ROWLAND: Well, unfortunately, it is the case that cyber-attacks and cyber criminals are not new. What we do know is that the Optus cyber-attack has been a wake‑up call for corporate Australia, and I think this latest one is exactly in that vein. The regulations that we put through in the last couple of weeks were a result of detailed discussions with the financial services sector, also with the telcos and with the Privacy Commissioner to come up with a very targeted way of sharing information between Optus and the telcos more generally and financial institutions in order that they may do some form of tracking or tagging in order to keep Australians safe. The key issue here was identity theft and other information of people that was being used potentially for scams and, also, for other nefarious activity. So, this piece of regulations was very well targeted, very well design and, also, took into account those privacy concerns.

But you do raise a broader issue about consumers’ personal information, which is often held in these big institutions, not just telcos, but also obviously in private health insurers and many other agencies. And Mark Dreyfus, our Attorney General, is leading part of this whole‑of‑government response, including with Clare O’Neil as Home Affairs Minister, to have a really coordinated approach to what sort of information is being collected, how it is being used, and this ongoing review of the Privacy Act that has been going on for quite some time also needs to take into account these issues. I think there’s a really heightened awareness by consumers who are viewing these breaches through a privacy lens, and the Government is determined to gather all the information it can and to respond appropriately with either new legislation, new regulations or to modify existing rules that are there or clarify them ultimately for the benefit of consumers.

CLENNELL: All right, it sounds like there’s more than telecommunications legislation being amended on this one, then. I wanted to ask you about this Lidia Thorpe story this afternoon. Pretty extraordinary story. She’s a member of Parliament. She was Deputy Senate Leader of the Greens until a few moments ago and she’d been dating a bikie boss while she was on a justice committee. What’s your reaction to all this?

ROWLAND: Well, I think the Leader of the Greens political party needs to be satisfied that Senator Thorpe doesn’t have a conflict of interest or other disclosures that she needs to make in this area. Other than that, this is a matter for the Greens to determine what future action might be taken.

CLENNELL: Now, you’ve been part of these ERC discussions leading up to the Budget next week. Jim Chalmers has really painted a grim picture on the economic front. We know that’s the case in terms of inflation, that’s for sure. But he’s done that even as Chris Richardson the respected economist is saying today there’ll be another $150 billion in revenue over the forwards you’ll be booking, so what’s with the contrast here?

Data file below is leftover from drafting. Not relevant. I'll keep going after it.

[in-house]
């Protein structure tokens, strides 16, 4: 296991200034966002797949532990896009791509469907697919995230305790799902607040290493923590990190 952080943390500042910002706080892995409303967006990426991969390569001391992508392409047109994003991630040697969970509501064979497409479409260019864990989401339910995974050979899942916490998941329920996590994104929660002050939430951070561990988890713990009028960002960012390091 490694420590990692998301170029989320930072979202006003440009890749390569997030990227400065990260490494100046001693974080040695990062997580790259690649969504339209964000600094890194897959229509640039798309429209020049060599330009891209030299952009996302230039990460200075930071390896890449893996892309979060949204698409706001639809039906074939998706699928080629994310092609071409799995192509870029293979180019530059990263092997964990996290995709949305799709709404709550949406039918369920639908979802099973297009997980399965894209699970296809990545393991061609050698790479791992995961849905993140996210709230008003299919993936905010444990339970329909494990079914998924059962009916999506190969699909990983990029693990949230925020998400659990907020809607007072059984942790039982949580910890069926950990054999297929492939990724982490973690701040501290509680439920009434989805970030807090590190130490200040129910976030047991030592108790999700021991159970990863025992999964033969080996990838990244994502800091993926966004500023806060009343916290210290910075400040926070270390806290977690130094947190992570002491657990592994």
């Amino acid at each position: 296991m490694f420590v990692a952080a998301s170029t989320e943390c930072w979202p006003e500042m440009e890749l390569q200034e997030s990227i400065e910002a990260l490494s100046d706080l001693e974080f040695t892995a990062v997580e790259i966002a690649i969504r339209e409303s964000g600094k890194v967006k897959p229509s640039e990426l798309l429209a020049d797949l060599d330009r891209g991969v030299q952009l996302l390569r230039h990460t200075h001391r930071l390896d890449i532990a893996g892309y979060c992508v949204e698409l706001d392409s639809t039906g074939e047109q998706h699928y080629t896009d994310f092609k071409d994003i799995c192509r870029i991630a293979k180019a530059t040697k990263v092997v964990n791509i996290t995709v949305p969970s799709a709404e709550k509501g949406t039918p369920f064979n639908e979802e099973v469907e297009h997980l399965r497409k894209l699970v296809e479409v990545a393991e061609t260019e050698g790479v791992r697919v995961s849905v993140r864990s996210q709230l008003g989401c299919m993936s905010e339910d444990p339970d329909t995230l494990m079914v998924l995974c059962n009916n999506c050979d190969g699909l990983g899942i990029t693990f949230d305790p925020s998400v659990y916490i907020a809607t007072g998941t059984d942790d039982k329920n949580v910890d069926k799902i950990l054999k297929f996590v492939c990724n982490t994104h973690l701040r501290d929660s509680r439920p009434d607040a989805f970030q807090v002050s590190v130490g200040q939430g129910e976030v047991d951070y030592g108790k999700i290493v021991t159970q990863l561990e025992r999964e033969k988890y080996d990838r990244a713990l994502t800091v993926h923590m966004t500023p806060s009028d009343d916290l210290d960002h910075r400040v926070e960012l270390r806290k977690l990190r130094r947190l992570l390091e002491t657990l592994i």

ROWLAND: Well, I think the key issue here, and I know this – I’m not saying this is as a member of the ERC but as someone who understands these issues and has been exposed to them as much as anyone else, there are serious structural problems with our Budget. We inherited a trillion dollars of debt. We are going to be delivering a responsible budget, just as the Treasurer has said, and we are thinking long‑term. This is a government that will be fulfilling all of its election commitments but is also very mindful of the cost‑of‑living pressures on Australia and all consumers. But we need to make sure that we deliver a Budget that responds to those concerns but is also economically responsible in the long term. I think that’s the clear and consistent message that our Treasurer has given and that’s what you’re going to see in the Budget next week.

CLENNELL: A lot of talk – just finally, a lot of talk about these stage 3 tax cuts – bit of a toe in the water from Jim Chalmers and not many others on changing them. Let me ask you: do you think someone on 150 or $108,000 in Western Sydney is rich these days?

ROWLAND: I don’t think they would be considering themselves to be rich and I think everyone’s circumstances are different. There’s a lot of people whose mortgages are going to be going up substantially as a result of interest rates. We know inflation continues to go up and we know that compared to even a decade ago, the cost of housing, even in the outer suburbs of Sydney, is very high, so I wouldn’t make assumptions about people’s individual circumstances. There are a lot of people who are doing the right thing, working hard, law abiding citizens who want to get ahead, a lot of people who have come to Australia in order to make a better life for their families. People are working hard, and I wouldn’t make any judgement or attempt to categorise them in any way.

CLENNELL: So, you look forward to giving them a tax cut?

ROWLAND: We will follow‑through with our election commitments.

CLENNELL: Michelle Rowland, thanks so much for your time.

ROWLAND: A pleasure.